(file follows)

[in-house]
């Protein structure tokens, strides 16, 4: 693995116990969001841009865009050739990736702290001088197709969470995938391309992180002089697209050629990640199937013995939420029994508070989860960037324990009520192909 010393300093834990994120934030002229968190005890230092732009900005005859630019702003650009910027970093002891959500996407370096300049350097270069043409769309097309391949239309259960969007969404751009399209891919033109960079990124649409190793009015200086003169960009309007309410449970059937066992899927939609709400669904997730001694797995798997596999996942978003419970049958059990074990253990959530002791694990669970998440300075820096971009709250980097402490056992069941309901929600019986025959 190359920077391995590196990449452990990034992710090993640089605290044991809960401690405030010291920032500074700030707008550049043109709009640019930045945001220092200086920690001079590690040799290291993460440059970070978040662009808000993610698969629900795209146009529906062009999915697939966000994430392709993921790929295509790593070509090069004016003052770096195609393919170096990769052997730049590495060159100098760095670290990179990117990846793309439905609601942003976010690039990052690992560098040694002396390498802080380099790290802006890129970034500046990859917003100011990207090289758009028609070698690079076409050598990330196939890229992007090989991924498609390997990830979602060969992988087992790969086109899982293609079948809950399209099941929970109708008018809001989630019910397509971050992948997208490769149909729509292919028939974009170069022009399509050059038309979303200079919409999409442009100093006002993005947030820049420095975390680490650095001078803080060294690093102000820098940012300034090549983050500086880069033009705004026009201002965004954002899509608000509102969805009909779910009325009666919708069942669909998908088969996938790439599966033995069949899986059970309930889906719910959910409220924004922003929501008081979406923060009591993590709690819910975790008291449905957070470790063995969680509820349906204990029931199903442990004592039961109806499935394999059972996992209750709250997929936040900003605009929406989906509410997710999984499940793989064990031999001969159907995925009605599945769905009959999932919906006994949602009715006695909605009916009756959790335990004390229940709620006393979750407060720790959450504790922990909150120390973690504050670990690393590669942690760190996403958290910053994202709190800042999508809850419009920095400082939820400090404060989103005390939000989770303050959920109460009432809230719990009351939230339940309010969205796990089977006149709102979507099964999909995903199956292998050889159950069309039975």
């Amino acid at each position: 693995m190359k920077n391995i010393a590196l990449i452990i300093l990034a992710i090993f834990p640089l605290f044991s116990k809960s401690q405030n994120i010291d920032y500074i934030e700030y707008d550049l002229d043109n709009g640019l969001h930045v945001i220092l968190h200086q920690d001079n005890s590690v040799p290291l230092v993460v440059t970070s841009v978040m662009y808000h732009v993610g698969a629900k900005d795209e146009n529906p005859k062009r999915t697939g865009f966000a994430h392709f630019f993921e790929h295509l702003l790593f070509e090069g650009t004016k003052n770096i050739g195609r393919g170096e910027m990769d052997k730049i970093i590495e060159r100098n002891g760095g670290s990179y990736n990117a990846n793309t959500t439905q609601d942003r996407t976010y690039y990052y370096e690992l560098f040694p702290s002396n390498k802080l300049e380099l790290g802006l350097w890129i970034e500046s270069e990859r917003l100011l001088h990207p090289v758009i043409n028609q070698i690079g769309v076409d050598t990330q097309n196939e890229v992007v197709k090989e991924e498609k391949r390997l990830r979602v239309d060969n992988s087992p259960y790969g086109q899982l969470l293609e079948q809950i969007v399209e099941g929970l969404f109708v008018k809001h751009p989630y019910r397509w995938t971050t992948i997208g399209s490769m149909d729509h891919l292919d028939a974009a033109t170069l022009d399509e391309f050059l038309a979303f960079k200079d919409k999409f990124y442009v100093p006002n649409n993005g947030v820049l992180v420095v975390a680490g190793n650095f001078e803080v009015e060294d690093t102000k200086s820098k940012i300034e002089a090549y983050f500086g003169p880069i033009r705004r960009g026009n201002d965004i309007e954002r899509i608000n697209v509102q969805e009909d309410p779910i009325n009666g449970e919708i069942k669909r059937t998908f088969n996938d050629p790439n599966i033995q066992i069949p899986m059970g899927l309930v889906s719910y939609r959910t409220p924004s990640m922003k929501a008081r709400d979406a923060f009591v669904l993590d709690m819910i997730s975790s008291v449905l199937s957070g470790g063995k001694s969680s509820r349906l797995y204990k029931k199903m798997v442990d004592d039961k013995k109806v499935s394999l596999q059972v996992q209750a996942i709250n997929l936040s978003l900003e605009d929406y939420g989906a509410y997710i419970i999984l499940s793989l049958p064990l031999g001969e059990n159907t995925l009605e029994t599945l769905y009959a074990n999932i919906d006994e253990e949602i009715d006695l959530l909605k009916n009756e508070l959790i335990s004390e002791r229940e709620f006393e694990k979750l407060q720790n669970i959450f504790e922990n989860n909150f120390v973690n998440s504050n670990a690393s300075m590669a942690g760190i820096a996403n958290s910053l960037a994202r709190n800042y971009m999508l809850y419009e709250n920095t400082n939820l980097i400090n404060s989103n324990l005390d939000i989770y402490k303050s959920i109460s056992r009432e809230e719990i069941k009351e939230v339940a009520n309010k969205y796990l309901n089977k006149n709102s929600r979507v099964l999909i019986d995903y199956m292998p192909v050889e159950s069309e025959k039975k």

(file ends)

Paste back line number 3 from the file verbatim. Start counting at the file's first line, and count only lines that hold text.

């Amino acid at each position: 693995m190359k920077n391995i010393a590196l990449i452990i300093l990034a992710i090993f834990p640089l605290f044991s116990k809960s401690q405030n994120i010291d920032y500074i934030e700030y707008d550049l002229d043109n709009g640019l969001h930045v945001i220092l968190h200086q920690d001079n005890s590690v040799p290291l230092v993460v440059t970070s841009v978040m662009y808000h732009v993610g698969a629900k900005d795209e146009n529906p005859k062009r999915t697939g865009f966000a994430h392709f630019f993921e790929h295509l702003l790593f070509e090069g650009t004016k003052n770096i050739g195609r393919g170096e910027m990769d052997k730049i970093i590495e060159r100098n002891g760095g670290s990179y990736n990117a990846n793309t959500t439905q609601d942003r996407t976010y690039y990052y370096e690992l560098f040694p702290s002396n390498k802080l300049e380099l790290g802006l350097w890129i970034e500046s270069e990859r917003l100011l001088h990207p090289v758009i043409n028609q070698i690079g769309v076409d050598t990330q097309n196939e890229v992007v197709k090989e991924e498609k391949r390997l990830r979602v239309d060969n992988s087992p259960y790969g086109q899982l969470l293609e079948q809950i969007v399209e099941g929970l969404f109708v008018k809001h751009p989630y019910r397509w995938t971050t992948i997208g399209s490769m149909d729509h891919l292919d028939a974009a033109t170069l022009d399509e391309f050059l038309a979303f960079k200079d919409k999409f990124y442009v100093p006002n649409n993005g947030v820049l992180v420095v975390a680490g190793n650095f001078e803080v009015e060294d690093t102000k200086s820098k940012i300034e002089a090549y983050f500086g003169p880069i033009r705004r960009g026009n201002d965004i309007e954002r899509i608000n697209v509102q969805e009909d309410p779910i009325n009666g449970e919708i069942k669909r059937t998908f088969n996938d050629p790439n599966i033995q066992i069949p899986m059970g899927l309930v889906s719910y939609r959910t409220p924004s990640m922003k929501a008081r709400d979406a923060f009591v669904l993590d709690m819910i997730s975790s008291v449905l199937s957070g470790g063995k001694s969680s509820r349906l797995y204990k029931k199903m798997v442990d004592d039961k013995k109806v499935s394999l596999q059972v996992q209750a996942i709250n997929l936040s978003l900003e605009d929406y939420g989906a509410y997710i419970i999984l499940s793989l049958p064990l031999g001969e059990n159907t995925l009605e029994t599945l769905y009959a074990n999932i919906d006994e253990e949602i009715d006695l959530l909605k009916n009756e508070l959790i335990s004390e002791r229940e709620f006393e694990k979750l407060q720790n669970i959450f504790e922990n989860n909150f120390v973690n998440s504050n670990a690393s300075m590669a942690g760190i820096a996403n958290s910053l960037a994202r709190n800042y971009m999508l809850y419009e709250n920095t400082n939820l980097i400090n404060s989103n324990l005390d939000i989770y402490k303050s959920i109460s056992r009432e809230e719990i069941k009351e939230v339940a009520n309010k969205y796990l309901n089977k006149n709102s929600r979507v099964l999909i019986d995903y199956m292998p192909v050889e159950s069309e025959k039975k």